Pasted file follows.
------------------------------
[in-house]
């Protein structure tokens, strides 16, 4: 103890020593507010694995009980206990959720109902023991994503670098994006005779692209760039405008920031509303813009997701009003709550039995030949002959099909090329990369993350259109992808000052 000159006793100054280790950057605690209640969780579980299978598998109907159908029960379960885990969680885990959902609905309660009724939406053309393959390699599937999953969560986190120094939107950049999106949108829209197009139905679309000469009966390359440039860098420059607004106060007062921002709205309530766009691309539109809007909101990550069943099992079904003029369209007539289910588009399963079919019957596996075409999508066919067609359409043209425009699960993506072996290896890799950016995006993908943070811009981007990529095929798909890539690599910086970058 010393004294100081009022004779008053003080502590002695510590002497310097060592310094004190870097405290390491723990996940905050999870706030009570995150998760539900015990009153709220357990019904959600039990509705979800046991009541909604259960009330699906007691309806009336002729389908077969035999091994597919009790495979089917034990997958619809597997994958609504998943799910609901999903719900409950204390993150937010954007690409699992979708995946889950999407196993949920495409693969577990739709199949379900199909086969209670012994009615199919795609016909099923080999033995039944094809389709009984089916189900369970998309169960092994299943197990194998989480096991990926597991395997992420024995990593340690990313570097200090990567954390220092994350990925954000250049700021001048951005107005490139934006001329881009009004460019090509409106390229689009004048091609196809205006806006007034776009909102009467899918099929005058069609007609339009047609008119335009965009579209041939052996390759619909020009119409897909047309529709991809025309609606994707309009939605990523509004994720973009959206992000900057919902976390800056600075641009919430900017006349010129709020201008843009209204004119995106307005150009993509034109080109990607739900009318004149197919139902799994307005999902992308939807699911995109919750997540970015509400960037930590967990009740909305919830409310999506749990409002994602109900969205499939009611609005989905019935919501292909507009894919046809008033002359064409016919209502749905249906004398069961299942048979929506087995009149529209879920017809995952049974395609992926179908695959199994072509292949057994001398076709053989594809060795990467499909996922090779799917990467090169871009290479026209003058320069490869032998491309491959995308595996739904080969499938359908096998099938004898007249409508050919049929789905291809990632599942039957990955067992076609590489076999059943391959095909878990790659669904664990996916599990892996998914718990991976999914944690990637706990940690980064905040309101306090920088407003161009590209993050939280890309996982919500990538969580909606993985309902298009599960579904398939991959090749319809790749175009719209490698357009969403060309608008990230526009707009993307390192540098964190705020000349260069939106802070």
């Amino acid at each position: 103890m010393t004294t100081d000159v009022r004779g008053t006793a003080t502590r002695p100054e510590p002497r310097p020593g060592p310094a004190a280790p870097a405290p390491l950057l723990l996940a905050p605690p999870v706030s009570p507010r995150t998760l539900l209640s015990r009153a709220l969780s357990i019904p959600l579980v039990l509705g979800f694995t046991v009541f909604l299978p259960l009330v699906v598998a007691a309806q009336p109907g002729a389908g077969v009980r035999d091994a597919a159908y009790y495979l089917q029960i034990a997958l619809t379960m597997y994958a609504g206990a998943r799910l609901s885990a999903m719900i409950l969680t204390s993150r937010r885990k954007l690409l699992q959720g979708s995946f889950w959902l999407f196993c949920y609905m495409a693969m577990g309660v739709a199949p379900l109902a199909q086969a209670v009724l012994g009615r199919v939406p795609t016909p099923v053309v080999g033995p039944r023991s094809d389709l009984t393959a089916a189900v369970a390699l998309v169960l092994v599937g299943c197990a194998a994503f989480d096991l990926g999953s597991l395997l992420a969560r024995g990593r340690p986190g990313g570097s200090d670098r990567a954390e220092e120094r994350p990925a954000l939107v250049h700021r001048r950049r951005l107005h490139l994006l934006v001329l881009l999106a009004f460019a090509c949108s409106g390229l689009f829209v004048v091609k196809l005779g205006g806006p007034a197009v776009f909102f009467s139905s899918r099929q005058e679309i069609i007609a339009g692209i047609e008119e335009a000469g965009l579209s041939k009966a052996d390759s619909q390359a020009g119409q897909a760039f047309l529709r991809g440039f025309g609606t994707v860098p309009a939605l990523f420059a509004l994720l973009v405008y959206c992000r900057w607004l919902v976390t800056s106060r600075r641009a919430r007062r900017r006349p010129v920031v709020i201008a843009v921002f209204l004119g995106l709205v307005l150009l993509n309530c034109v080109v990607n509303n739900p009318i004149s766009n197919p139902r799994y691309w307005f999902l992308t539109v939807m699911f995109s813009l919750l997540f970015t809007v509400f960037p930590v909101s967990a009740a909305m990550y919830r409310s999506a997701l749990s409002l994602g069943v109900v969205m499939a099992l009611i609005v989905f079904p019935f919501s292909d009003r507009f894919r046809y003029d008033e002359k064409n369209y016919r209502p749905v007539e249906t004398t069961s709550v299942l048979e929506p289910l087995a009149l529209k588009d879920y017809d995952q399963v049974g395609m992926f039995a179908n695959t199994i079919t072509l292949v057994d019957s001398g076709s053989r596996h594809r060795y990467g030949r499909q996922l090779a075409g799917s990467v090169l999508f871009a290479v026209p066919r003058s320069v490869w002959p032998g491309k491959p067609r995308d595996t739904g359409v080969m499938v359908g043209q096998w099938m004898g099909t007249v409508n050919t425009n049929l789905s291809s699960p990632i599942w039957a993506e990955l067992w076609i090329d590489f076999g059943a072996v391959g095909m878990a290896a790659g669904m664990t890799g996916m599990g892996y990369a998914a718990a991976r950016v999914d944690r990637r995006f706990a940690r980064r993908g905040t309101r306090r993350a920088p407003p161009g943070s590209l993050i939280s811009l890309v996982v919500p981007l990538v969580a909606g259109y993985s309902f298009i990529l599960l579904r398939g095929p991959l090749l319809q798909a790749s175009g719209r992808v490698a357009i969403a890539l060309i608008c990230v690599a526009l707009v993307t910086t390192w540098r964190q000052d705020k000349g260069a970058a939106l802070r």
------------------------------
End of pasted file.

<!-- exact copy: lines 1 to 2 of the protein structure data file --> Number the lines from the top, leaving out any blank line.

[in-house]
């Protein structure tokens, strides 16, 4: 103890020593507010694995009980206990959720109902023991994503670098994006005779692209760039405008920031509303813009997701009003709550039995030949002959099909090329990369993350259109992808000052 000159006793100054280790950057605690209640969780579980299978598998109907159908029960379960885990969680885990959902609905309660009724939406053309393959390699599937999953969560986190120094939107950049999106949108829209197009139905679309000469009966390359440039860098420059607004106060007062921002709205309530766009691309539109809007909101990550069943099992079904003029369209007539289910588009399963079919019957596996075409999508066919067609359409043209425009699960993506072996290896890799950016995006993908943070811009981007990529095929798909890539690599910086970058 010393004294100081009022004779008053003080502590002695510590002497310097060592310094004190870097405290390491723990996940905050999870706030009570995150998760539900015990009153709220357990019904959600039990509705979800046991009541909604259960009330699906007691309806009336002729389908077969035999091994597919009790495979089917034990997958619809597997994958609504998943799910609901999903719900409950204390993150937010954007690409699992979708995946889950999407196993949920495409693969577990739709199949379900199909086969209670012994009615199919795609016909099923080999033995039944094809389709009984089916189900369970998309169960092994299943197990194998989480096991990926597991395997992420024995990593340690990313570097200090990567954390220092994350990925954000250049700021001048951005107005490139934006001329881009009004460019090509409106390229689009004048091609196809205006806006007034776009909102009467899918099929005058069609007609339009047609008119335009965009579209041939052996390759619909020009119409897909047309529709991809025309609606994707309009939605990523509004994720973009959206992000900057919902976390800056600075641009919430900017006349010129709020201008843009209204004119995106307005150009993509034109080109990607739900009318004149197919139902799994307005999902992308939807699911995109919750997540970015509400960037930590967990009740909305919830409310999506749990409002994602109900969205499939009611609005989905019935919501292909507009894919046809008033002359064409016919209502749905249906004398069961299942048979929506087995009149529209879920017809995952049974395609992926179908695959199994072509292949057994001398076709053989594809060795990467499909996922090779799917990467090169871009290479026209003058320069490869032998491309491959995308595996739904080969499938359908096998099938004898007249409508050919049929789905291809990632599942039957990955067992076609590489076999059943391959095909878990790659669904664990996916599990892996998914718990991976999914944690990637706990940690980064905040309101306090920088407003161009590209993050939280890309996982919500990538969580909606993985309902298009599960579904398939991959090749319809790749175009719209490698357009969403060309608008990230526009707009993307390192540098964190705020000349260069939106802070």